As Amapiano continues to extend far beyond the confines of South Africa, here are 10 DJs you need on your radar.

TxC

What’s better than one Amapiano DJ? Two. Most people swear Tarryn Reid and Clairise Hefke are twins. The truth is, they’re not. But like peanut butter and jelly, they harmonize effortlessly, enhancing each other’s essence.

Their onstage chemistry together has inspired countless female DJs to adopt the “TxC formula” by joining forces as a duo. While many have sprung up in their wake, TxC have stood out internationally as trailblazers. When they aren’t touring the US and Europe or lighting up clubs in Dubai, they craft Amapiano bangers in the studio.

TxC is of those Amapiano acts everyone simply needs to see live at least once in their life. What sets their live performances apart from the rest is the entertaining and energetic way they commandeer all stages, both big and small.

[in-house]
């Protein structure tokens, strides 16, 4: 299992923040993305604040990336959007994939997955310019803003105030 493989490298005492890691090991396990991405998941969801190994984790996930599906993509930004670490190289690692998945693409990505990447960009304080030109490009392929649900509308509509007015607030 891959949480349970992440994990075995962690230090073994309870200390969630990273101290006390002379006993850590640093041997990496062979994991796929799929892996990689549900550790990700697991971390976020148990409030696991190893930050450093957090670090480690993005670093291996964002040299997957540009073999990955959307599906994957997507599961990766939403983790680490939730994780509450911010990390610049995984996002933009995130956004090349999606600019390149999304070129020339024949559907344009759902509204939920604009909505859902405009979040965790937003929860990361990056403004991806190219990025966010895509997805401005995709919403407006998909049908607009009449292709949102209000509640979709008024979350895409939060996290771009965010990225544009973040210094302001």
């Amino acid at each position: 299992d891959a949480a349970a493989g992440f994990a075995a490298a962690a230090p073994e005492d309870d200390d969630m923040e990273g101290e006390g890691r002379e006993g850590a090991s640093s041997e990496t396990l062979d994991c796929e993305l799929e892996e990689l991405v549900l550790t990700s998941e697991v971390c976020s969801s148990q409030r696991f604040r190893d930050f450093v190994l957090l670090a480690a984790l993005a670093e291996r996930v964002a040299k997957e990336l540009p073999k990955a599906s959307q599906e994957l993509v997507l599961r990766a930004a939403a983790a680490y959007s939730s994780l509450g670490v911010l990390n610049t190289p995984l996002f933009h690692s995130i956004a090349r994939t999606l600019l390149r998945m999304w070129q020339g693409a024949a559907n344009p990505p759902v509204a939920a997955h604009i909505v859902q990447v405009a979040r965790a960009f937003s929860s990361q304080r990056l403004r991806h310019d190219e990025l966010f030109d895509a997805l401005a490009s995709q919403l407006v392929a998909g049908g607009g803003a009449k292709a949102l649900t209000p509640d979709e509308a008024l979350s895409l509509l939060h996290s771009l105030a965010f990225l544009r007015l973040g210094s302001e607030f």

TENOCEANS

TENOCEANS is the rising star redefining South African house music. Her experimental sounds and eclectic mixes cut across Amapiano, Gqom, Afro-house and Afro-tech and dance music.

Effortlessly blending various genres, TENOCEANS turns heads with unexpected sonic twists. Her innovative style and fearless approach to DJing has caught the attention of music executives and fans within the Amapiano community.

Yumbs

In the vast pool of talented Amapiano DJs, Yumbs stands out as one of the most versatile. Striking a fine balance between DJing and producing, he is a collaborator extraordinaire.

When Yumbs isn’t putting his special touch on remixes (like Ciara and Chris Brown’s “How We Roll”), he’s busy getting crowds moving to Amapiano beats in clubs both at home and abroad.

Musa Keys

A favorite among partygoers and house music fans, Musa Keys brings a unique flair to Amapiano. From DJing and production to songwriting and singing, he’s a true jack of all trades. His charismatic sets and catchy tunes have earned him widespread acclaim, including a Grammy nomination in 2023 for the Amapiano-infused track “Available” with Davido.